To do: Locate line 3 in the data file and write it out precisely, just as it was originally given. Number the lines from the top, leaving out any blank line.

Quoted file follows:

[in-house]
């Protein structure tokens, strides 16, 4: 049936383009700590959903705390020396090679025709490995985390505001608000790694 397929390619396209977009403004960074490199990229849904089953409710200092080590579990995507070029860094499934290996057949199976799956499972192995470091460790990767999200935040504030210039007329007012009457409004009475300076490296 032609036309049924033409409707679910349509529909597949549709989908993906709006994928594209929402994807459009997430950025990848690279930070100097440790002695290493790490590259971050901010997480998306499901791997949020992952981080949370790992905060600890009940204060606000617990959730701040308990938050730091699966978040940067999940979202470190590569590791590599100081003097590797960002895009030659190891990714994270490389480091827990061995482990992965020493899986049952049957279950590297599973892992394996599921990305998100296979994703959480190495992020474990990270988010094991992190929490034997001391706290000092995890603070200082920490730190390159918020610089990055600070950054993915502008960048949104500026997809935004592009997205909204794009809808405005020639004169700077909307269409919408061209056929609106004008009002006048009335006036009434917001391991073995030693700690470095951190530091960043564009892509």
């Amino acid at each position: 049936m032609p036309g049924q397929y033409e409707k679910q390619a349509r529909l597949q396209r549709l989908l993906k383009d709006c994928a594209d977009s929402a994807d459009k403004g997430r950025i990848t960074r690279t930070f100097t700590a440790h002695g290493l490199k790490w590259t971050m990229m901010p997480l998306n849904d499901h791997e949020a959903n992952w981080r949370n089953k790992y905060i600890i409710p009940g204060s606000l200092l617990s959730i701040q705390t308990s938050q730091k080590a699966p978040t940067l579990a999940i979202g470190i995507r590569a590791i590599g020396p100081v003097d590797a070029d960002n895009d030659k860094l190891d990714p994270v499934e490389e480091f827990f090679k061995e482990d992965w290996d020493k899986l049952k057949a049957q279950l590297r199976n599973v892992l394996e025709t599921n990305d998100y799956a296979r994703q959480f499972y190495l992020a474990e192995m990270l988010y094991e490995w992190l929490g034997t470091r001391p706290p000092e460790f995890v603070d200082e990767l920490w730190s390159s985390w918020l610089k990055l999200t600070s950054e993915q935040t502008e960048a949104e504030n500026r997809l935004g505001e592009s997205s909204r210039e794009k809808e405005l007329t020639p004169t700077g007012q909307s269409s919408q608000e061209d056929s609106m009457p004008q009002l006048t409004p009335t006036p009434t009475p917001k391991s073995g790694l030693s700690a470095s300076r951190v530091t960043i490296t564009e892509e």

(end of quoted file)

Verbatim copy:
């Amino acid at each position: 049936m032609p036309g049924q397929y033409e409707k679910q390619a349509r529909l597949q396209r549709l989908l993906k383009d709006c994928a594209d977009s929402a994807d459009k403004g997430r950025i990848t960074r690279t930070f100097t700590a440790h002695g290493l490199k790490w590259t971050m990229m901010p997480l998306n849904d499901h791997e949020a959903n992952w981080r949370n089953k790992y905060i600890i409710p009940g204060s606000l200092l617990s959730i701040q705390t308990s938050q730091k080590a699966p978040t940067l579990a999940i979202g470190i995507r590569a590791i590599g020396p100081v003097d590797a070029d960002n895009d030659k860094l190891d990714p994270v499934e490389e480091f827990f090679k061995e482990d992965w290996d020493k899986l049952k057949a049957q279950l590297r199976n599973v892992l394996e025709t599921n990305d998100y799956a296979r994703q959480f499972y190495l992020a474990e192995m990270l988010y094991e490995w992190l929490g034997t470091r001391p706290p000092e460790f995890v603070d200082e990767l920490w730190s390159s985390w918020l610089k990055l999200t600070s950054e993915q935040t502008e960048a949104e504030n500026r997809l935004g505001e592009s997205s909204r210039e794009k809808e405005l007329t020639p004169t700077g007012q909307s269409s919408q608000e061209d056929s609106m009457p004008q009002l006048t409004p009335t006036p009434t009475p917001k391991s073995g790694l030693s700690a470095s300076r951190v530091t960043i490296t564009e892509e």